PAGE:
4. Roosevelt Island Lighthouse

Located directly in the middle of the East River, between Manhattan and Queens, Roosevelt Island has long been an interesting component of New York’s ever-evolving geography. But what many New Yorkers don’t realize is that at the island’s northern-most tip, you can encounter one of the most historic lighthouses in the city. Standing at just over 50 feet tall, the lighthouse was originally built in 1872 and remains one of the few all-stone lighthouses in existence. The exact origins of this unique lighthouse are not entirely clear but there is strong evidence that it was originally erected by patients living in the island’s former insane asylum.

5. Robins Reef Lighthouse

Robins Reef Lighthouse is notable because not only is located right in the middle of the Kill van Kull waterway, but also because it can be spotted from two of the busiest shipping ports in the entire world (New York and Newark). The current structure’s history dates back to 1883, replacing an even older tower that was originally constructed in 1883. The lighthouse has been tended to by many different people over time. Kate Walker’s thirty-year tenure—which she completed entirely on her own—has helped the lighthouse earn the nickname “Kate’s Light.”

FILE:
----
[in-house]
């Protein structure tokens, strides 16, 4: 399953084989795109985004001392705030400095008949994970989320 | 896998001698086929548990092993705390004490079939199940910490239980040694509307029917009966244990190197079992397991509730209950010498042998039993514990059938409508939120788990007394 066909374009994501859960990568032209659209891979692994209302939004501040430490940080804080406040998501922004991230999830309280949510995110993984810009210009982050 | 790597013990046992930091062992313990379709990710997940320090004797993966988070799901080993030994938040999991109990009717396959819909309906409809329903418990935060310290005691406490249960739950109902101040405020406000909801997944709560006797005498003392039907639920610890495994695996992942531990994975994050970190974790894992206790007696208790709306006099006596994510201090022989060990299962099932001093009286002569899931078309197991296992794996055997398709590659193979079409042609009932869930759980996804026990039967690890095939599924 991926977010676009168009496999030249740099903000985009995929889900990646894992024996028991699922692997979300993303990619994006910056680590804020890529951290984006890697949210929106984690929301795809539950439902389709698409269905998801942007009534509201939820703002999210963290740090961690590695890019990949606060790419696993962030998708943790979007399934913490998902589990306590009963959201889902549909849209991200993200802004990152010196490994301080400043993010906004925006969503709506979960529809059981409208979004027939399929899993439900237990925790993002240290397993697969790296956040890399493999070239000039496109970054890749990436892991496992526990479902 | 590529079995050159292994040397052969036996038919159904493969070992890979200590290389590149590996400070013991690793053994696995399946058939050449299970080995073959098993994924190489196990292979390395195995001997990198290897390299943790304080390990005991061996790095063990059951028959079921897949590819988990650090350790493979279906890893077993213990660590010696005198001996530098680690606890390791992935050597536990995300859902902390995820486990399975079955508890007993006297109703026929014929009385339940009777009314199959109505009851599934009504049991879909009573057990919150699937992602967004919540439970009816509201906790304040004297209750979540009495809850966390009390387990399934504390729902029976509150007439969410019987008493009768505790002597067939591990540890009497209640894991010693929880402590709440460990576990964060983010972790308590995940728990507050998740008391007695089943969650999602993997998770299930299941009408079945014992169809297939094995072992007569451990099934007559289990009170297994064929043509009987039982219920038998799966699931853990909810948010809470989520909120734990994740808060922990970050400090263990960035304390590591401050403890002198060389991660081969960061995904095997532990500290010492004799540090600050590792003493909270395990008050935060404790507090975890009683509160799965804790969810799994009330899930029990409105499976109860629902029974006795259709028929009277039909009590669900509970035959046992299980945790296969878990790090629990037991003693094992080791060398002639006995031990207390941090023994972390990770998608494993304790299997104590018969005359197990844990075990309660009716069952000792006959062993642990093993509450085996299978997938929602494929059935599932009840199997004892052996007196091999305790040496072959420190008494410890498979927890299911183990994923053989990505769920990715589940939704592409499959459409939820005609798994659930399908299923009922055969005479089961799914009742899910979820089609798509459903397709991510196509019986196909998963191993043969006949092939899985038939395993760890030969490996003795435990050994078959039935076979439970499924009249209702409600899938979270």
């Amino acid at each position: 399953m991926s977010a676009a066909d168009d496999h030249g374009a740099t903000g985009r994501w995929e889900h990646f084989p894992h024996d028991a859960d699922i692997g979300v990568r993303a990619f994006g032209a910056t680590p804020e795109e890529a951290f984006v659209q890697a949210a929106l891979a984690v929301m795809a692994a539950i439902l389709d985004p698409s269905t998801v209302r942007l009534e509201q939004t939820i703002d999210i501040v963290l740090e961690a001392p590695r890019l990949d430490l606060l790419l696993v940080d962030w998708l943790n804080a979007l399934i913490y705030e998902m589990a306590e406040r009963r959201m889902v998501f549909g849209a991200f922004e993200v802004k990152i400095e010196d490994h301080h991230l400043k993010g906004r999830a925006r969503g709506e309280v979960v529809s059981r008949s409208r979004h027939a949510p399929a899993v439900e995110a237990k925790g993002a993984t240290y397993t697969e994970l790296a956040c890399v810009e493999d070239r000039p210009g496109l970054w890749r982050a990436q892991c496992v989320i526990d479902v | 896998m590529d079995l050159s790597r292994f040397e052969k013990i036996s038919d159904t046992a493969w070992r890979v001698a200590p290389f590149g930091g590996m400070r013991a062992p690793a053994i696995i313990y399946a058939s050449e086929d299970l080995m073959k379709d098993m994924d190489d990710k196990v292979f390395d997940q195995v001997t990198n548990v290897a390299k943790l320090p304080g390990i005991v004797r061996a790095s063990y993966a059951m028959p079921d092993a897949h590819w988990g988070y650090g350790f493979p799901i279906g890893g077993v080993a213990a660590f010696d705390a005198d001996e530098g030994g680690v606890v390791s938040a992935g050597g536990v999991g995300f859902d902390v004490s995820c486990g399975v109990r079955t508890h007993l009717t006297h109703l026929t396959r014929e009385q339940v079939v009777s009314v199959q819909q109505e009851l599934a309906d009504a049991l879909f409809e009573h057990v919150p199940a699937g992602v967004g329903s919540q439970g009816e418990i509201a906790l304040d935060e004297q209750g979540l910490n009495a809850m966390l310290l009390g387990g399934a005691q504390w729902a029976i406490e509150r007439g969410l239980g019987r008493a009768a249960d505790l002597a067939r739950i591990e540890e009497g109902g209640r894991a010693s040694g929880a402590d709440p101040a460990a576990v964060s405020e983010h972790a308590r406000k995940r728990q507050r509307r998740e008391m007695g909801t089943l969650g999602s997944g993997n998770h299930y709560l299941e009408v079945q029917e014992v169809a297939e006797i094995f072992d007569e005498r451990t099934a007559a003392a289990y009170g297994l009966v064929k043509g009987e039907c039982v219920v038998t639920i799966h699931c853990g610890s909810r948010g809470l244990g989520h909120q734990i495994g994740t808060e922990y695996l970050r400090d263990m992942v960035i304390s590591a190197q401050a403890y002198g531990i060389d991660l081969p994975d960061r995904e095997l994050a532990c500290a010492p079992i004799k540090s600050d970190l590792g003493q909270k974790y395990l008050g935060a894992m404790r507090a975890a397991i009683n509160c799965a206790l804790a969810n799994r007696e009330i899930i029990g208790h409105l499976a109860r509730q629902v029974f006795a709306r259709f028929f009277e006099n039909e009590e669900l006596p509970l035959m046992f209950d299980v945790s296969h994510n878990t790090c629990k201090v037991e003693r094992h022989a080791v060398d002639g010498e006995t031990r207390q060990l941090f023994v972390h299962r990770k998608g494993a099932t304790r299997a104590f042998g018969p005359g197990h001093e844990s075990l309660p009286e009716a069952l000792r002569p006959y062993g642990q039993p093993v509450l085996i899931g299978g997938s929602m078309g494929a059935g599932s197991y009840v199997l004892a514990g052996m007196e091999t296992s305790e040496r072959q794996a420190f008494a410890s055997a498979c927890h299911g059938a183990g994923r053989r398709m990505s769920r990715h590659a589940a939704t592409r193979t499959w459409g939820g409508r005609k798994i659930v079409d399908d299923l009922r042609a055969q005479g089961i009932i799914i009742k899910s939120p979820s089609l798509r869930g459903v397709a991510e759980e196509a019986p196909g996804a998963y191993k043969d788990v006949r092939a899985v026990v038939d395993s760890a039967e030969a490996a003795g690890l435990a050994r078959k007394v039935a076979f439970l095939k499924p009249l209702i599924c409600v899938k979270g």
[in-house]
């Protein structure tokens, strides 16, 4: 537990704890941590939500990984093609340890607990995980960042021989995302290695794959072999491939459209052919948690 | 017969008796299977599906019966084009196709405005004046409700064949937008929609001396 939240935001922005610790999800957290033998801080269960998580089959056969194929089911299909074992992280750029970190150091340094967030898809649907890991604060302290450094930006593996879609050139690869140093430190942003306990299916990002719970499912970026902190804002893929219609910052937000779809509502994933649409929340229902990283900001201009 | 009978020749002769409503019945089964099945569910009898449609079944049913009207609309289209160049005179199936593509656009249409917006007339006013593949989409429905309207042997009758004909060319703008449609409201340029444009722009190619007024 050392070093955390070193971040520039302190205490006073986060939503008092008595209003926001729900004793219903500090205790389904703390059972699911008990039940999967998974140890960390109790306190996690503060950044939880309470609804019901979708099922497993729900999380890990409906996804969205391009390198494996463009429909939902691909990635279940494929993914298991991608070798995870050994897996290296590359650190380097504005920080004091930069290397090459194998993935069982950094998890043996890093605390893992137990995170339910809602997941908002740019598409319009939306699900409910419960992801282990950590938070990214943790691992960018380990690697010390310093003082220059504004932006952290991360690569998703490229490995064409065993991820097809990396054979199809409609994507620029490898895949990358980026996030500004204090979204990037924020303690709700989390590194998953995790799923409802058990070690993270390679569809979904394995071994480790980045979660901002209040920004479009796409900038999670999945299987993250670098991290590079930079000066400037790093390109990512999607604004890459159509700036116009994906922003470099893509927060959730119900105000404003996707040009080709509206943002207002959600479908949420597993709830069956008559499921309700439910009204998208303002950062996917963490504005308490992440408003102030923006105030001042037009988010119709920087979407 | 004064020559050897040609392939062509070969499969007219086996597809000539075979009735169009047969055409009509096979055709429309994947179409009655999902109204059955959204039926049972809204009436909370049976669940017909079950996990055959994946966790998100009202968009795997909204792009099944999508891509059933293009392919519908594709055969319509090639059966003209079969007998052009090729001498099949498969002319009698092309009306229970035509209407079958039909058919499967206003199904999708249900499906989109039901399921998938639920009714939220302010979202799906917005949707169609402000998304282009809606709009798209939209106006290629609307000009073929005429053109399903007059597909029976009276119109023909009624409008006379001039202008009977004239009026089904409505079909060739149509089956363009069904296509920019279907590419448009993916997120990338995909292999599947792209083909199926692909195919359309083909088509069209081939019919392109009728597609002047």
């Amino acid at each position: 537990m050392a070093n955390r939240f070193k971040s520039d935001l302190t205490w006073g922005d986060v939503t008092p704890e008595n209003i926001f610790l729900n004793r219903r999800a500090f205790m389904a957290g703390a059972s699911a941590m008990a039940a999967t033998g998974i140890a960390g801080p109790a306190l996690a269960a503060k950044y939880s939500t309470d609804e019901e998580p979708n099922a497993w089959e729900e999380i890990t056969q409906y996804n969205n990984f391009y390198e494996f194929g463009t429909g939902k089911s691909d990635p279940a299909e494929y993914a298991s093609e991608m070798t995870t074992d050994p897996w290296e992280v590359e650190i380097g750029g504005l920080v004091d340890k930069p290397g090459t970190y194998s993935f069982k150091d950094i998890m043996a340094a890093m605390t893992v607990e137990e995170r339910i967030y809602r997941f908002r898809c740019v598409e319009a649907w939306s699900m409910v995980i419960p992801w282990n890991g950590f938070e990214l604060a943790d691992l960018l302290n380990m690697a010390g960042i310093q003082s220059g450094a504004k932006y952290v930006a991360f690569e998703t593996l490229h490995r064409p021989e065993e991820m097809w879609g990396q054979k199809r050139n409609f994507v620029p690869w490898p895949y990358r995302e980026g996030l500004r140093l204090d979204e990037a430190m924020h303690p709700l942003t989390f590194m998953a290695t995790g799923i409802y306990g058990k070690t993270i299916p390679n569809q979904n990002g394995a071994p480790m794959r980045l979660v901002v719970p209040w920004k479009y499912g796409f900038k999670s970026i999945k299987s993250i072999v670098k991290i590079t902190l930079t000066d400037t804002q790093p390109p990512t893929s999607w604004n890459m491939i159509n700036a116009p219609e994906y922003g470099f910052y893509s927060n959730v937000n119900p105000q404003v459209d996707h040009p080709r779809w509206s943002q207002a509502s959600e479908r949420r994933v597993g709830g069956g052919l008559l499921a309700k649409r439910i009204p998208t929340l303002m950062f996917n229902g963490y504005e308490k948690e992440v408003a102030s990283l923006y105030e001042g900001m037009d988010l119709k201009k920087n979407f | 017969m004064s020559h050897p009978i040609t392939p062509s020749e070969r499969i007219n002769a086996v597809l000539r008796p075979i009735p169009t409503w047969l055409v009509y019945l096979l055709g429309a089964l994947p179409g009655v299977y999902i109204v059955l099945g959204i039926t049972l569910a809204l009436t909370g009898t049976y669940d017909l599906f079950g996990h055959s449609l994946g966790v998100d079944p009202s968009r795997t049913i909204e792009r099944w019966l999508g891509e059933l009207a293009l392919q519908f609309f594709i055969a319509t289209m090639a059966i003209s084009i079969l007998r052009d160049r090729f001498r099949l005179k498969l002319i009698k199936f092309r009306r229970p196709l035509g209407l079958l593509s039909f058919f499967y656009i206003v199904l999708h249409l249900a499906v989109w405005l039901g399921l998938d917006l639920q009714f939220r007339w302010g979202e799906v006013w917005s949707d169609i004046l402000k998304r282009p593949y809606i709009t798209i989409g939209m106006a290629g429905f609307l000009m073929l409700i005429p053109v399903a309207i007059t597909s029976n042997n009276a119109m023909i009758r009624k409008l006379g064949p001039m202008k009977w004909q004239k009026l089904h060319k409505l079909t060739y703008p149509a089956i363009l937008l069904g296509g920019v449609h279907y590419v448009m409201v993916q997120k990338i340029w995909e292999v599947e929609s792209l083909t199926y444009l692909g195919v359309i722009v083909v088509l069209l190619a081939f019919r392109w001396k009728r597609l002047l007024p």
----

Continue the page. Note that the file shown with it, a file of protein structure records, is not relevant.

6. Titanic Memorial Lighthouse

When Titanic set sail in April 1912, New York was the ship’s final destination. Many of the people who died during the ship’s disastrous voyage were New York residents—rich and poor alike. One year after the sinking of the Titanic, a memorial lighthouse was built, emitting a green light that could be seen from miles away. In 1976, the lighthouse was moved to its current location outside the South Street Seaport Museum.

7. Little Red Lighthouse

What it lacks in size, it certainly makes up for with its character—the aptly named Little Red Lighthouse is an iconic Big Apple landmark. In fact, in 1942, the charming light actually became a central character in the local children’s book The Little Red Lighthouse and the Great Gray Bridge (referring to the George Washington Bridge nearby). Though it is no longer used as a lighthouse, it is still regularly maintained by NYC Parks and is proudly featured on the National Register of Historic Places.

Conclusion

Lighthouses have played a very important role in human history, both in the New York Metropolitan Area and elsewhere around the globe. Whether you are interested in history, architecture, or everything in between, it is worth your time to visit one of New York’s many iconic lighthouses. 

Andrew is a freelance writer that primarily focuses on real estate and finance topics. He graduated from the University of Colorado with degrees in Finance and Political Science and has since worked in the real estate, life insurance, and digital marketing industries. When he is not writing, Andrew enjoys skiing, playing piano, painting, and spending time with his wife (Maggie) and cat (Crow).